Porter's account ends with Green, surprised and left speechless by Lincoln's rare bout of anger, quickly exiting the room and being removed from the ship. According to another eyewitness account, however, namely that of Lincoln's bodyguard William H. Crook, Lincoln listened impassively and said nothing until Green, having "exhausted himself," said, "I would like, sir, to go to my friends," prompting Lincoln to direct Gen. Godfrey Weitzel, who was also present, to "please give Mr. Green a pass to go to his friends."


Pardon by Andrew Johnson
After the war, Green was pardoned by President Andrew Johnson for his support of the Confederacy and paid a $20,000 fine.


Later life and death
Green was one of the founding members of the Pennsylvania Fiscal Agency, incorporated November 1, 1859 in Pennsylvania. At the time, he gained 42,000 shares but paid with a bad check the 5% payment on only 5,000 shares. On March 26, 1864, Thomas C. Durant, the vice president of the Union Pacific Railroad Company purchased the corporation as a front construction company, whereby the directors and principal stock holders of the Union Pacific retained all construction profits. They then used the funds to purchase Union Pacific stock at par value and resell it on the open market for even greater profits. Durant changed the company name to the Crédit Mobilier of America. The scandal involving the sale of discounted Credit Mobilier stock to Congressional members voting for payment of exorbitant transcontinental railroad construction costs took place during the Johnson administration but was uncovered during the Grant administration.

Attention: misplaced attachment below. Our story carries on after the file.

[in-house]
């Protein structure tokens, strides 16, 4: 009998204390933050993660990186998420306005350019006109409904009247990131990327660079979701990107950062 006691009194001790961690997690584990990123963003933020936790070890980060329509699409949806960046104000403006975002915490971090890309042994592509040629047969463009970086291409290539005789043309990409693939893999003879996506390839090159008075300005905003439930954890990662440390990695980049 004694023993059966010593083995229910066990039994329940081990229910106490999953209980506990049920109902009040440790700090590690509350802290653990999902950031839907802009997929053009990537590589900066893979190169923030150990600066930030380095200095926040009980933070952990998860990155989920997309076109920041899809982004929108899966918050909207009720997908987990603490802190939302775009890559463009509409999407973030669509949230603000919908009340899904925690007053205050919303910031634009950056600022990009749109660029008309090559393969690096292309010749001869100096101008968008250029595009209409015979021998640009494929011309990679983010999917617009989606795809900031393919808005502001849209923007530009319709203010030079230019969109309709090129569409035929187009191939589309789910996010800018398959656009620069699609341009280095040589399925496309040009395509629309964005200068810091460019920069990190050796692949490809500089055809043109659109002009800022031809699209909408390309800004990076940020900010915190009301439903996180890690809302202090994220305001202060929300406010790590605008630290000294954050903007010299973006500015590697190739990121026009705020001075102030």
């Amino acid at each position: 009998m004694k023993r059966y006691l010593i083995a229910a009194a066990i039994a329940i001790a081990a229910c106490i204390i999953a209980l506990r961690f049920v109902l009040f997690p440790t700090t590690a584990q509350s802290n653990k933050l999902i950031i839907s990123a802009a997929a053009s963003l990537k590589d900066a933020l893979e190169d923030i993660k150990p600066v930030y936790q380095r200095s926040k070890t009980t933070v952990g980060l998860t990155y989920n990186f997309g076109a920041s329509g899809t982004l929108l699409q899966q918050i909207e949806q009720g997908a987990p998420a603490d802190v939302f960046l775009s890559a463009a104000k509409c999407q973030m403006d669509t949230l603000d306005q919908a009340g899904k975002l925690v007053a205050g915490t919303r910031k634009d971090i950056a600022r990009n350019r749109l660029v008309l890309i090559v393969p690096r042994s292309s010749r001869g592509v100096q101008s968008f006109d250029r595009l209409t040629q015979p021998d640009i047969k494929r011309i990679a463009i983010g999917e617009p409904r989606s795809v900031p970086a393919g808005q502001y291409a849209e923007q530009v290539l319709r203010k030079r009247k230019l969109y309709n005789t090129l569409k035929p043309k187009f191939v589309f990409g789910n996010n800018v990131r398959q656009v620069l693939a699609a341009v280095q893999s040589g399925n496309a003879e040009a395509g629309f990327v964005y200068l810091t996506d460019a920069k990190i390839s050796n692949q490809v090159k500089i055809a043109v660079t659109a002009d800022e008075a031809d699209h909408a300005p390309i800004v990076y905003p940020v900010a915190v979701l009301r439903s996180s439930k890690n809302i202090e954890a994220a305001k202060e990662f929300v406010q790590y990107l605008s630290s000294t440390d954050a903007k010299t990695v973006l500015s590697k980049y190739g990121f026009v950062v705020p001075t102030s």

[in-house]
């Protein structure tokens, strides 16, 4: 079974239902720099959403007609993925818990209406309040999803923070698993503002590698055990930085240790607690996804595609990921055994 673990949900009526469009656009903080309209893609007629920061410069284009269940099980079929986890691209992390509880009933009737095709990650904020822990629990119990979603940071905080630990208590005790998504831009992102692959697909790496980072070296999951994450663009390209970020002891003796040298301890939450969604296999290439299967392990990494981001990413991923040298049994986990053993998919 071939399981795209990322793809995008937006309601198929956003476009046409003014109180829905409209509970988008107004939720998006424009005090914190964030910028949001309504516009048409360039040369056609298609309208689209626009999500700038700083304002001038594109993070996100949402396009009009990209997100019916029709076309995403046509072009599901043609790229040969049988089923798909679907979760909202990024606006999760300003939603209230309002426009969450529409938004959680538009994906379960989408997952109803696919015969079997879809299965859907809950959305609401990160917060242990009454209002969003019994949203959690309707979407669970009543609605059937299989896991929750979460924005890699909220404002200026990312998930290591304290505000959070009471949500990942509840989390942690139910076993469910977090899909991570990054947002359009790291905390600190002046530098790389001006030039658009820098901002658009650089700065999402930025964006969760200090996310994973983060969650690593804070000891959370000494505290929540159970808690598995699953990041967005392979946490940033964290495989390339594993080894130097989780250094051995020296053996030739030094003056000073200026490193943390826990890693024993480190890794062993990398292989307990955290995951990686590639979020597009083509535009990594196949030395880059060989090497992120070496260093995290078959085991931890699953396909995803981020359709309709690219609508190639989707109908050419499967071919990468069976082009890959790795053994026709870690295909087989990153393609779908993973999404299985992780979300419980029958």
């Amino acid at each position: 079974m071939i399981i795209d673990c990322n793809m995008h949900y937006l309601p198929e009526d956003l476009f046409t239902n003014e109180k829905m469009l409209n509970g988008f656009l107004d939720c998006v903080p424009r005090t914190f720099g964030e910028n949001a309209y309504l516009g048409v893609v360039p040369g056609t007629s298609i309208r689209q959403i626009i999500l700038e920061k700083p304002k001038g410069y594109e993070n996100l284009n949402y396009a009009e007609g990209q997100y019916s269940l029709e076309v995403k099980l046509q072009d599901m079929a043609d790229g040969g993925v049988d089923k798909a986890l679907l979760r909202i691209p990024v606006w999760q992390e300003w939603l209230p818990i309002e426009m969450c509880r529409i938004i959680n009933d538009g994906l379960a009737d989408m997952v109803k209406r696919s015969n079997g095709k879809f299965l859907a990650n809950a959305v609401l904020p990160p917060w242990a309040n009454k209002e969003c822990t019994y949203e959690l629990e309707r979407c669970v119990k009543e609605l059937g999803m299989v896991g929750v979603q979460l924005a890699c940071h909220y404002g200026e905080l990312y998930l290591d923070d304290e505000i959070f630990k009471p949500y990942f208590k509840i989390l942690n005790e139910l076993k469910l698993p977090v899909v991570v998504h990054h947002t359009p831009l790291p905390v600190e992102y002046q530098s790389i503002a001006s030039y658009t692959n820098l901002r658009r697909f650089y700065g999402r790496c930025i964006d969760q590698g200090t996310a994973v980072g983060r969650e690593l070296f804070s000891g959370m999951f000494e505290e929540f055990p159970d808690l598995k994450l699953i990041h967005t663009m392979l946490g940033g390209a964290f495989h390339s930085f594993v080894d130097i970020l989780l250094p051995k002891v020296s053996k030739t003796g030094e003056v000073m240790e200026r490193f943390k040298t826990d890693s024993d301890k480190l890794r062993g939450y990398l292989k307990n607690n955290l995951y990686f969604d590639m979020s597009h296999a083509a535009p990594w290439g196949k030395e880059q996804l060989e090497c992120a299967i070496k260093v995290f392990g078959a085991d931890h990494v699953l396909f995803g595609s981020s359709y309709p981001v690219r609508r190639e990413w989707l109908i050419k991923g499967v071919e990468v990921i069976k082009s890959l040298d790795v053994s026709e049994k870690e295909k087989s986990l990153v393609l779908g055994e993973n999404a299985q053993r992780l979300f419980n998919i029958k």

Green died in Dalton, GA, a city that he had helped to build.


Works
Facts and Suggestions, Biographical, Historical, Financial and Political: addressed to the people of the United States. C. S. Westcott & Co.'s Union Printing Office, 1866
Facts and Suggestions Relative to Finance & Currency, addressed to the President of the Confederate States. J. T. Paterson & Co., 1864
How to Pay off the National Debt: regulate the value of money, and maintain stability in the values of property and labor. Claxton, Remsen & Haffelfinger, 1872


References


Sources
Thomas Hart Benton, Thirty Years View: A History of the Working of The American Government For Thirty Years from 1820 to 1850 (two volumes, New York, 1854–56)
W. Stephen Belko, The Invincible Duff Green: Whig of the West (University of Missouri Press, 2006).


External links
This article incorporates text from a publication now in the public domain: Gilman, D. C.; Peck, H. T.; Colby, F. M., eds. (1905). "Duff Green". New International Encyclopedia (1st ed.). New York: Dodd, Mead.
Green, Duff. "[Letter] 1844 Sept. 19, Montgomery, Ala[bama to] W[illia]m H[olland] Thomas / Duff Green". Southeastern Native American Documents, 1730-1842. Museum of the Cherokee Indian, Cherokee, N.C. Retrieved 21 February 2018.



Biography from Wikipedia (see original) under licence CC BY-SA 3.0